"Like so many others here, I did not want to believe that Russia would invade Ukraine. When this happened, on February 24, I didn't understand what I should do. I put the business on hold for a few weeks, but then realized that we must keep working here. And even harder, to keep contributing in ways that would help our Armed Forces defend the country," Yury told me.


Last month, I wrote a column about the great ham radio products coming out of this region, and Yury represents the best of them. Along with great companies like RigExpert, ACOM, and others. 


"We had supply issues and logistics issues, but things smoothed out as people went back to work, realizing that society had to move forward. My company like others started contributing to the Prytula Volunteer Fund, one of the organizations here that helps our Armed Forces. I am so grateful to the many worldwide hams who helped with positive messaging during those rocky days of resuming production," Yury stated. Business is back for Yury now. He's always had a strong Euro base of customers, many of whom would rather give their CW key business to a company in Ukraine than to a radio dealer in their local community. His products are available to USA and the World customers at a very reasonable shipping cost from Ukraine and I can testify to the fact that you should have no issues at all about shipping, as it was fast and efficient in my case.  Yury also sells some gorgeous paddles starting in the $149 price range.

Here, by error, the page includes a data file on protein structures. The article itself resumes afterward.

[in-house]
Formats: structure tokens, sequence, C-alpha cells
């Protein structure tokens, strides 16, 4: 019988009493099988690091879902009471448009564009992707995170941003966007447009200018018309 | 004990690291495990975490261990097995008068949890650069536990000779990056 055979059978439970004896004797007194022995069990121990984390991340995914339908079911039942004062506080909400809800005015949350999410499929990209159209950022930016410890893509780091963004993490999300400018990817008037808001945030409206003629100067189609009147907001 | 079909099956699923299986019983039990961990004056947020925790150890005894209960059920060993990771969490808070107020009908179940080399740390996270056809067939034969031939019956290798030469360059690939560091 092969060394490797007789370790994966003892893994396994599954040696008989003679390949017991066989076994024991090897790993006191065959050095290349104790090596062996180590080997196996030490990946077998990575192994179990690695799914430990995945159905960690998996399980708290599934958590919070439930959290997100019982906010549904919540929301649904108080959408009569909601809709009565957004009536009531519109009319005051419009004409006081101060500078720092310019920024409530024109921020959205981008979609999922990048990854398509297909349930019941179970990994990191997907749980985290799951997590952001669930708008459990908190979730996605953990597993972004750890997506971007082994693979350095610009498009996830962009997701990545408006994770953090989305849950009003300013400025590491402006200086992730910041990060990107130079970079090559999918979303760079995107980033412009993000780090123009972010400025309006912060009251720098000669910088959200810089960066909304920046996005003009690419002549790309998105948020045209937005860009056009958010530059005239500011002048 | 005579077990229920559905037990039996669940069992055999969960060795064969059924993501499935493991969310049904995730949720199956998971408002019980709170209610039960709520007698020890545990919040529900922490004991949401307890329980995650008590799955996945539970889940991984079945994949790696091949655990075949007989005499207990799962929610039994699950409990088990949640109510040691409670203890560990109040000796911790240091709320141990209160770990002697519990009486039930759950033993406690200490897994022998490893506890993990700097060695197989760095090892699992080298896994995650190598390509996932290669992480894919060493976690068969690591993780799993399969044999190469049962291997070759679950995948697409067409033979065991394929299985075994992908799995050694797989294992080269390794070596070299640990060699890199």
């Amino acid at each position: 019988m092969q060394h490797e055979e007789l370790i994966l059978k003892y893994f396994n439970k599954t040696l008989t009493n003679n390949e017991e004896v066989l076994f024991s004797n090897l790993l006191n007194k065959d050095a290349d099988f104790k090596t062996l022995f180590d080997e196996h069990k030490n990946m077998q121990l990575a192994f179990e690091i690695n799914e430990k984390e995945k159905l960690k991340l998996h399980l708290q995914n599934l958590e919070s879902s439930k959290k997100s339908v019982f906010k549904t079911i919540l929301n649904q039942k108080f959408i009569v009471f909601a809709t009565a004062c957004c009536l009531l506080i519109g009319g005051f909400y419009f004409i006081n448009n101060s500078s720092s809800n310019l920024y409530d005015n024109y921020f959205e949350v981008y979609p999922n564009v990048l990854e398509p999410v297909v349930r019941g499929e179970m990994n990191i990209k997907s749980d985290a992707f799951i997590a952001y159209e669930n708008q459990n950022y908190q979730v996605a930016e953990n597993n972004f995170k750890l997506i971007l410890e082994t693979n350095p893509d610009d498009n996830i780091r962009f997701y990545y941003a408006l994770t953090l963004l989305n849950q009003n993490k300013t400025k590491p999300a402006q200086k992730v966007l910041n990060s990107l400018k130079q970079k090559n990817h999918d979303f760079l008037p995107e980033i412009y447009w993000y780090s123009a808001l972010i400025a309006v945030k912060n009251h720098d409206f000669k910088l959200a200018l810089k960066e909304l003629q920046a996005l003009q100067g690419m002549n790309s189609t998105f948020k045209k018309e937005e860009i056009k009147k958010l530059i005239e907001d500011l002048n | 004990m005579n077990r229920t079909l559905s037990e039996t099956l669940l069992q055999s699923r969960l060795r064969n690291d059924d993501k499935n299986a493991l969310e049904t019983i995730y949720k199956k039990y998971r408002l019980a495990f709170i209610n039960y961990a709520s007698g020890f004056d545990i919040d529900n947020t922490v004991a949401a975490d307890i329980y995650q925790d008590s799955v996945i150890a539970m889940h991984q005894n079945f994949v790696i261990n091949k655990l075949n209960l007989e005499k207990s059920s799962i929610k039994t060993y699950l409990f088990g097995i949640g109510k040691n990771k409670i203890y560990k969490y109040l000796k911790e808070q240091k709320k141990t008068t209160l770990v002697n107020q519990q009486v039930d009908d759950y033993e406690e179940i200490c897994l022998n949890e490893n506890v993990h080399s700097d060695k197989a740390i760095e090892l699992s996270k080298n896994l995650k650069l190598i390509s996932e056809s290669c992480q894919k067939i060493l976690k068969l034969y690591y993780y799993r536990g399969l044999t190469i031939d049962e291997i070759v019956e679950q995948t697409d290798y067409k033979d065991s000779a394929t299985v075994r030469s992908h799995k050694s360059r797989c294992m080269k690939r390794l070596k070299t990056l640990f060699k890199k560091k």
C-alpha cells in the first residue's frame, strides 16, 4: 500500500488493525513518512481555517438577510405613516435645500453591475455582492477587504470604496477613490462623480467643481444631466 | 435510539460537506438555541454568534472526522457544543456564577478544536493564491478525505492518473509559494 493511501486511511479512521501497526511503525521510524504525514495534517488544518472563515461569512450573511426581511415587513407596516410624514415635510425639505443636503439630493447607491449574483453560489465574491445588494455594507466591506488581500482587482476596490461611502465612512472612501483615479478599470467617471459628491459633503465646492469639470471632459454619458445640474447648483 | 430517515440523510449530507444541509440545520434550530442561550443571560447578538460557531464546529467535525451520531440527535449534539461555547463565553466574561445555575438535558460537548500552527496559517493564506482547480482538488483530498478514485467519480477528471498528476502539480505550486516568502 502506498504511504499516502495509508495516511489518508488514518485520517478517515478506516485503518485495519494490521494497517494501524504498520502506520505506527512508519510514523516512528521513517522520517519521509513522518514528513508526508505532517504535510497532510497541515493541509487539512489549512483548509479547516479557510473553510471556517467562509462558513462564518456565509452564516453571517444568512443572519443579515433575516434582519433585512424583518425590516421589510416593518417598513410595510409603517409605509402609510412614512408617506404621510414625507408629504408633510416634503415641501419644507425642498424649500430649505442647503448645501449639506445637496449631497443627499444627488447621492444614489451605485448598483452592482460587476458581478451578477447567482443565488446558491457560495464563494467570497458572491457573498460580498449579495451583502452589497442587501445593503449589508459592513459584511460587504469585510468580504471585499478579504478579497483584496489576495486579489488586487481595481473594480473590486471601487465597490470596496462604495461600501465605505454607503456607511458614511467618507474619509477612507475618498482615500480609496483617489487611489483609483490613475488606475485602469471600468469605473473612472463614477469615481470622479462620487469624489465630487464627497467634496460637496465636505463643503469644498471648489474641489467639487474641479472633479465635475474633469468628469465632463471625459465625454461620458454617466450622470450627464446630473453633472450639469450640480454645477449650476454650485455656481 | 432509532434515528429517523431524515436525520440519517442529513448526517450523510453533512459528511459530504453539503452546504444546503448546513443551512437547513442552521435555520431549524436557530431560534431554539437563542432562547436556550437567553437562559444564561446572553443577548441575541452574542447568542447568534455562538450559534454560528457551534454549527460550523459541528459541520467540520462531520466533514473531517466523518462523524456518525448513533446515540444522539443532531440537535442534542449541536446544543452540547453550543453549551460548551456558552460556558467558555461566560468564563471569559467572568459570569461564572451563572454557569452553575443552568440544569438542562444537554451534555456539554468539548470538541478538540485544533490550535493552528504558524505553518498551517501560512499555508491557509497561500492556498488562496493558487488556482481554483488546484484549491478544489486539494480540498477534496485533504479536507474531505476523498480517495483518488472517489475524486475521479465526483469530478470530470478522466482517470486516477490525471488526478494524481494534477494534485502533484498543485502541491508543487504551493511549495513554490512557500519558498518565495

Over the years that I've had my Kent keyer, I have been generally happy with it. It's a good product that you can't go wrong with, and it is sold through DX Engineering and others in the USA (sold unterminated). However, I might note that I have requested technical support from Kent directly on two occasions. Neither one of those inquiries produced a response. In the case of UR5CDX, Yury has been responsive either instantly or within 24 hours to any emailed question. Someday soon I hope to rate some other UR5CDX keys. I rate the Kent at a B+ for build quality and an A in user experience (my black base had paint drips on it). For the Eridan MX, it's a rare A+ in both build quality and user experience. 

The ultimate compliment came from my XYL. She wandered into the shack this morning, noted the gleaming chrome of the Eridan, and replied, "Honey, that thing is beautiful like a piece of jewelry. Whatever it is, I hope you've bought it. You deserve it." I wish the XYL Factor always worked that smoothly!


73 for now,



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Dave Jensen, W7DGJ

Dave Jensen, W7DGJ, was first licensed in 1966. Originally WN7VDY (and later WA7VDY), Dave operated on 40 and 80 meter CW with a shack that consisted primarily of Heathkit equipment. Dave loved radio so much he went off to college to study broadcasting and came out with a BS in Communications from Ohio University (Athens, OH). He worked his way through a number of audio electronics companies after graduation, including the professional microphone business for Audio-Technica.  He was later licensed as W7DGJ out of Scottsdale, Arizona, where he ran an executive recruitment practice (CareerTrax Inc.) for several decades. Jensen has published articles in magazines dealing with science and engineering. His column “Tooling Up” ran for 20 years in the website of the leading science journal, SCIENCE, and his column called “Managing Your Career” continues to be a popular read each month for the Pharmaceutical and Household Products industries in two journals published by Rodman Publishing.

Articles Written by Dave Jensen, W7DGJ

This page was last updated May 3, 2023 00:21